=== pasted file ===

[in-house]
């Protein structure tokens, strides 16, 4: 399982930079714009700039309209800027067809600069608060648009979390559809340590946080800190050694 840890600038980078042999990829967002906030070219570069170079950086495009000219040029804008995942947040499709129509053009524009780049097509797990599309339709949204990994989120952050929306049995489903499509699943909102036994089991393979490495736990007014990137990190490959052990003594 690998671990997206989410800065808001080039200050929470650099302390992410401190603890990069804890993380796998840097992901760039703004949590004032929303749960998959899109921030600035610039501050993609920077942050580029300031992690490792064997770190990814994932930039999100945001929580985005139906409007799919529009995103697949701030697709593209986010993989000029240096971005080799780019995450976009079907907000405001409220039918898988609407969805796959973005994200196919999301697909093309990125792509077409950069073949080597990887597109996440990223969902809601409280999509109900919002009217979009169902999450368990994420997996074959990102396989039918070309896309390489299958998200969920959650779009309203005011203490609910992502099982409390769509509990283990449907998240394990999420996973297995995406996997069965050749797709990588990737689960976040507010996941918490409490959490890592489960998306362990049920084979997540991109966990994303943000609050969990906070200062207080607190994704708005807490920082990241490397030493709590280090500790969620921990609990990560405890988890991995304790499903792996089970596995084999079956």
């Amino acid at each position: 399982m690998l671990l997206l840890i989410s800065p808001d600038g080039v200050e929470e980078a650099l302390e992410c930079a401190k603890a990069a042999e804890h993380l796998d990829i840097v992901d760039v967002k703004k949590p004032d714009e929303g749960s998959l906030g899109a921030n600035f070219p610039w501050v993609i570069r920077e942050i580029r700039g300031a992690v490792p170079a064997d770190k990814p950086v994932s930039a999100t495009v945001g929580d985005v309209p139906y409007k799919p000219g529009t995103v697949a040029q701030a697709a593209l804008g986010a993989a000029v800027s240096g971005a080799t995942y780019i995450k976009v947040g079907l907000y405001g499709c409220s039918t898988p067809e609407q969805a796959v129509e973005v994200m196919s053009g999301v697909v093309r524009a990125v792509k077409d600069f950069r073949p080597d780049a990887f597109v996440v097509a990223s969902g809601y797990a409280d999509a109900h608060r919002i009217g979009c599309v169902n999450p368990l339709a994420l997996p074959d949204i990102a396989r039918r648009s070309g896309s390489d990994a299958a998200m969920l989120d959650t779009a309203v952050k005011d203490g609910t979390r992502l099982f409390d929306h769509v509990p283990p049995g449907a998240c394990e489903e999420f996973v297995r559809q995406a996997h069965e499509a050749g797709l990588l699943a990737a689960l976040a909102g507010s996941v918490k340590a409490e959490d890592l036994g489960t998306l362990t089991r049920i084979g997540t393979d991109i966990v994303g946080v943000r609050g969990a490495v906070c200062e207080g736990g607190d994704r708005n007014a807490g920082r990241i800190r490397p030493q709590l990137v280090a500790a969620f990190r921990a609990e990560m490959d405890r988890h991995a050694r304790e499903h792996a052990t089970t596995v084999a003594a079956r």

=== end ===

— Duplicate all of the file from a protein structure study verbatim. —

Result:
[in-house]
């Protein structure tokens, strides 16, 4: 399982930079714009700039309209800027067809600069608060648009979390559809340590946080800190050694 840890600038980078042999990829967002906030070219570069170079950086495009000219040029804008995942947040499709129509053009524009780049097509797990599309339709949204990994989120952050929306049995489903499509699943909102036994089991393979490495736990007014990137990190490959052990003594 690998671990997206989410800065808001080039200050929470650099302390992410401190603890990069804890993380796998840097992901760039703004949590004032929303749960998959899109921030600035610039501050993609920077942050580029300031992690490792064997770190990814994932930039999100945001929580985005139906409007799919529009995103697949701030697709593209986010993989000029240096971005080799780019995450976009079907907000405001409220039918898988609407969805796959973005994200196919999301697909093309990125792509077409950069073949080597990887597109996440990223969902809601409280999509109900919002009217979009169902999450368990994420997996074959990102396989039918070309896309390489299958998200969920959650779009309203005011203490609910992502099982409390769509509990283990449907998240394990999420996973297995995406996997069965050749797709990588990737689960976040507010996941918490409490959490890592489960998306362990049920084979997540991109966990994303943000609050969990906070200062207080607190994704708005807490920082990241490397030493709590280090500790969620921990609990990560405890988890991995304790499903792996089970596995084999079956």
């Amino acid at each position: 399982m690998l671990l997206l840890i989410s800065p808001d600038g080039v200050e929470e980078a650099l302390e992410c930079a401190k603890a990069a042999e804890h993380l796998d990829i840097v992901d760039v967002k703004k949590p004032d714009e929303g749960s998959l906030g899109a921030n600035f070219p610039w501050v993609i570069r920077e942050i580029r700039g300031a992690v490792p170079a064997d770190k990814p950086v994932s930039a999100t495009v945001g929580d985005v309209p139906y409007k799919p000219g529009t995103v697949a040029q701030a697709a593209l804008g986010a993989a000029v800027s240096g971005a080799t995942y780019i995450k976009v947040g079907l907000y405001g499709c409220s039918t898988p067809e609407q969805a796959v129509e973005v994200m196919s053009g999301v697909v093309r524009a990125v792509k077409d600069f950069r073949p080597d780049a990887f597109v996440v097509a990223s969902g809601y797990a409280d999509a109900h608060r919002i009217g979009c599309v169902n999450p368990l339709a994420l997996p074959d949204i990102a396989r039918r648009s070309g896309s390489d990994a299958a998200m969920l989120d959650t779009a309203v952050k005011d203490g609910t979390r992502l099982f409390d929306h769509v509990p283990p049995g449907a998240c394990e489903e999420f996973v297995r559809q995406a996997h069965e499509a050749g797709l990588l699943a990737a689960l976040a909102g507010s996941v918490k340590a409490e959490d890592l036994g489960t998306l362990t089991r049920i084979g997540t393979d991109i966990v994303g946080v943000r609050g969990a490495v906070c200062e207080g736990g607190d994704r708005n007014a807490g920082r990241i800190r490397p030493q709590l990137v280090a500790a969620f990190r921990a609990e990560m490959d405890r988890h991995a050694r304790e499903h792996a052990t089970t596995v084999a003594a079956r």